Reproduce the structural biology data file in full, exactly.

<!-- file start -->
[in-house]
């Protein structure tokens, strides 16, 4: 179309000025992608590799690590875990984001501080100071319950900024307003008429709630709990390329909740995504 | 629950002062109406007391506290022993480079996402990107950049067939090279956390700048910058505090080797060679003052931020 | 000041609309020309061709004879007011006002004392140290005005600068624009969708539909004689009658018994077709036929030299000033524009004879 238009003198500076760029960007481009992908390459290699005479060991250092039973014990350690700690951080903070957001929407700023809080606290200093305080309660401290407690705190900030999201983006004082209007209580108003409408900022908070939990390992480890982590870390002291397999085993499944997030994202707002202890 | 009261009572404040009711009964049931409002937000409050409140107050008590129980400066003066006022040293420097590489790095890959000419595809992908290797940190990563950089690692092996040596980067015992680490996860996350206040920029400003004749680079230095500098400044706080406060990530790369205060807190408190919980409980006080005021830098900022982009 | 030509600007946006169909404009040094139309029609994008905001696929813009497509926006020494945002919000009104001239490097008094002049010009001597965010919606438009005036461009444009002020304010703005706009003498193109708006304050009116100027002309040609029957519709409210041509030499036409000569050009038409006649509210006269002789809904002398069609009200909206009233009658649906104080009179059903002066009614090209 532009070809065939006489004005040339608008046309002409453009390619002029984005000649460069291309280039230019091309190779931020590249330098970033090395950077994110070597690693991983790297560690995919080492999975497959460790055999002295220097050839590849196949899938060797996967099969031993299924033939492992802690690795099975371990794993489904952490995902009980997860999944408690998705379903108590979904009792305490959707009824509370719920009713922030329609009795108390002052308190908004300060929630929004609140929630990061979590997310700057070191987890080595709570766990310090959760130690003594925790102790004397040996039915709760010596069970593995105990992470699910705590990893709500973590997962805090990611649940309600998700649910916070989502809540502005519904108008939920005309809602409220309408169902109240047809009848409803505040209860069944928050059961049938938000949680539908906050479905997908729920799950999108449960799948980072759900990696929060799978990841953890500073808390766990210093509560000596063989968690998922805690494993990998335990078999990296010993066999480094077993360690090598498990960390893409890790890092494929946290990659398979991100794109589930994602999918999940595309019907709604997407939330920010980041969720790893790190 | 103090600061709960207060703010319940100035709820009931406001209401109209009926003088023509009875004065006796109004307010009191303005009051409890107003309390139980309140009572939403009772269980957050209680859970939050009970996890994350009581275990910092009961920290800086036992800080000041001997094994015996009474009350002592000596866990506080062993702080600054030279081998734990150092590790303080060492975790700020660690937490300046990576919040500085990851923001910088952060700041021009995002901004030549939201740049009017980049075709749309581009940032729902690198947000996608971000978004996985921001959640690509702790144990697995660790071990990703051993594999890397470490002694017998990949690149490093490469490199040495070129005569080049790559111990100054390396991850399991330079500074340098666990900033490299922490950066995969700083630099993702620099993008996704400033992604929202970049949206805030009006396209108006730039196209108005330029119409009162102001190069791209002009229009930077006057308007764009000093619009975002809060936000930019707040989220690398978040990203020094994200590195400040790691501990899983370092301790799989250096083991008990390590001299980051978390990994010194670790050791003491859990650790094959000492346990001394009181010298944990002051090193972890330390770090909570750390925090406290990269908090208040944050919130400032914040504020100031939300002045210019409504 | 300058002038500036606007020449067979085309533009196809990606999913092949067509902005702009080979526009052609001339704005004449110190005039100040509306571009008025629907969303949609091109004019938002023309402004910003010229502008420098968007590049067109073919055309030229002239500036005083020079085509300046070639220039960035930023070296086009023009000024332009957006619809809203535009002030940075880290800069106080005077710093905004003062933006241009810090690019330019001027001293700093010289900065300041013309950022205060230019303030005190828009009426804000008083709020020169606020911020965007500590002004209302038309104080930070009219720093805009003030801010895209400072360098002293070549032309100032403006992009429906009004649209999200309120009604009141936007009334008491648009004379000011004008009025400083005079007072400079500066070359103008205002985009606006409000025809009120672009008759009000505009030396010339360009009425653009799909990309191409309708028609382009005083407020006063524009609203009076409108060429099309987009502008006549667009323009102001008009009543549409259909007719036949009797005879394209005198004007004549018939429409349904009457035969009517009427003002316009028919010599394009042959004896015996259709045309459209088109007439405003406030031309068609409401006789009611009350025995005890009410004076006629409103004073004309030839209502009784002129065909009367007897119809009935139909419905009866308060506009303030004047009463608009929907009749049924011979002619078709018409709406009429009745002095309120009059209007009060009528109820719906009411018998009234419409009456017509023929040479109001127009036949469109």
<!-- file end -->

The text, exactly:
[in-house]
């Protein structure tokens, strides 16, 4: 179309000025992608590799690590875990984001501080100071319950900024307003008429709630709990390329909740995504 | 629950002062109406007391506290022993480079996402990107950049067939090279956390700048910058505090080797060679003052931020 | 000041609309020309061709004879007011006002004392140290005005600068624009969708539909004689009658018994077709036929030299000033524009004879 238009003198500076760029960007481009992908390459290699005479060991250092039973014990350690700690951080903070957001929407700023809080606290200093305080309660401290407690705190900030999201983006004082209007209580108003409408900022908070939990390992480890982590870390002291397999085993499944997030994202707002202890 | 009261009572404040009711009964049931409002937000409050409140107050008590129980400066003066006022040293420097590489790095890959000419595809992908290797940190990563950089690692092996040596980067015992680490996860996350206040920029400003004749680079230095500098400044706080406060990530790369205060807190408190919980409980006080005021830098900022982009 | 030509600007946006169909404009040094139309029609994008905001696929813009497509926006020494945002919000009104001239490097008094002049010009001597965010919606438009005036461009444009002020304010703005706009003498193109708006304050009116100027002309040609029957519709409210041509030499036409000569050009038409006649509210006269002789809904002398069609009200909206009233009658649906104080009179059903002066009614090209 532009070809065939006489004005040339608008046309002409453009390619002029984005000649460069291309280039230019091309190779931020590249330098970033090395950077994110070597690693991983790297560690995919080492999975497959460790055999002295220097050839590849196949899938060797996967099969031993299924033939492992802690690795099975371990794993489904952490995902009980997860999944408690998705379903108590979904009792305490959707009824509370719920009713922030329609009795108390002052308190908004300060929630929004609140929630990061979590997310700057070191987890080595709570766990310090959760130690003594925790102790004397040996039915709760010596069970593995105990992470699910705590990893709500973590997962805090990611649940309600998700649910916070989502809540502005519904108008939920005309809602409220309408169902109240047809009848409803505040209860069944928050059961049938938000949680539908906050479905997908729920799950999108449960799948980072759900990696929060799978990841953890500073808390766990210093509560000596063989968690998922805690494993990998335990078999990296010993066999480094077993360690090598498990960390893409890790890092494929946290990659398979991100794109589930994602999918999940595309019907709604997407939330920010980041969720790893790190 | 103090600061709960207060703010319940100035709820009931406001209401109209009926003088023509009875004065006796109004307010009191303005009051409890107003309390139980309140009572939403009772269980957050209680859970939050009970996890994350009581275990910092009961920290800086036992800080000041001997094994015996009474009350002592000596866990506080062993702080600054030279081998734990150092590790303080060492975790700020660690937490300046990576919040500085990851923001910088952060700041021009995002901004030549939201740049009017980049075709749309581009940032729902690198947000996608971000978004996985921001959640690509702790144990697995660790071990990703051993594999890397470490002694017998990949690149490093490469490199040495070129005569080049790559111990100054390396991850399991330079500074340098666990900033490299922490950066995969700083630099993702620099993008996704400033992604929202970049949206805030009006396209108006730039196209108005330029119409009162102001190069791209002009229009930077006057308007764009000093619009975002809060936000930019707040989220690398978040990203020094994200590195400040790691501990899983370092301790799989250096083991008990390590001299980051978390990994010194670790050791003491859990650790094959000492346990001394009181010298944990002051090193972890330390770090909570750390925090406290990269908090208040944050919130400032914040504020100031939300002045210019409504 | 300058002038500036606007020449067979085309533009196809990606999913092949067509902005702009080979526009052609001339704005004449110190005039100040509306571009008025629907969303949609091109004019938002023309402004910003010229502008420098968007590049067109073919055309030229002239500036005083020079085509300046070639220039960035930023070296086009023009000024332009957006619809809203535009002030940075880290800069106080005077710093905004003062933006241009810090690019330019001027001293700093010289900065300041013309950022205060230019303030005190828009009426804000008083709020020169606020911020965007500590002004209302038309104080930070009219720093805009003030801010895209400072360098002293070549032309100032403006992009429906009004649209999200309120009604009141936007009334008491648009004379000011004008009025400083005079007072400079500066070359103008205002985009606006409000025809009120672009008759009000505009030396010339360009009425653009799909990309191409309708028609382009005083407020006063524009609203009076409108060429099309987009502008006549667009323009102001008009009543549409259909007719036949009797005879394209005198004007004549018939429409349904009457035969009517009427003002316009028919010599394009042959004896015996259709045309459209088109007439405003406030031309068609409401006789009611009350025995005890009410004076006629409103004073004309030839209502009784002129065909009367007897119809009935139909419905009866308060506009303030004047009463608009929907009749049924011979002619078709018409709406009429009745002095309120009059209007009060009528109820719906009411018998009234419409009456017509023929040479109001127009036949469109």